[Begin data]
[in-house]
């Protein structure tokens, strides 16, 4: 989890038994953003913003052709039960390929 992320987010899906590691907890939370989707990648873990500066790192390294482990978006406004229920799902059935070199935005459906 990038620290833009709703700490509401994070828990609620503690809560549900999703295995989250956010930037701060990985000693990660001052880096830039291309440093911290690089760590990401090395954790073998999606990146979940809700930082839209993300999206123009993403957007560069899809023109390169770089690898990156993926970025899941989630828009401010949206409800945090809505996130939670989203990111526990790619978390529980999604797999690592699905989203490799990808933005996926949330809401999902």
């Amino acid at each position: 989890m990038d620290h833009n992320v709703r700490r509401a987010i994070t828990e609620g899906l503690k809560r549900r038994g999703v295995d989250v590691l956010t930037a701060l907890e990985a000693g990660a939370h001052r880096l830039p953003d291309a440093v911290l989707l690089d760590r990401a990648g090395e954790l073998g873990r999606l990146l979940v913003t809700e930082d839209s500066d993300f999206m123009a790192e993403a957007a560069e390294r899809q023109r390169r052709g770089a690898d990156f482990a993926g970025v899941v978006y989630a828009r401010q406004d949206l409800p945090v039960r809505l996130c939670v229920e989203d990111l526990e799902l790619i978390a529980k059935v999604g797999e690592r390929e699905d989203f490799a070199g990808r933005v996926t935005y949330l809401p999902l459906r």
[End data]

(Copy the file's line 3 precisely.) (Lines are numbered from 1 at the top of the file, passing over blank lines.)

């Amino acid at each position: 989890m990038d620290h833009n992320v709703r700490r509401a987010i994070t828990e609620g899906l503690k809560r549900r038994g999703v295995d989250v590691l956010t930037a701060l907890e990985a000693g990660a939370h001052r880096l830039p953003d291309a440093v911290l989707l690089d760590r990401a990648g090395e954790l073998g873990r999606l990146l979940v913003t809700e930082d839209s500066d993300f999206m123009a790192e993403a957007a560069e390294r899809q023109r390169r052709g770089a690898d990156f482990a993926g970025v899941v978006y989630a828009r401010q406004d949206l409800p945090v039960r809505l996130c939670v229920e989203d990111l526990e799902l790619i978390a529980k059935v999604g797999e690592r390929e699905d989203f490799a070199g990808r933005v996926t935005y949330l809401p999902l459906r």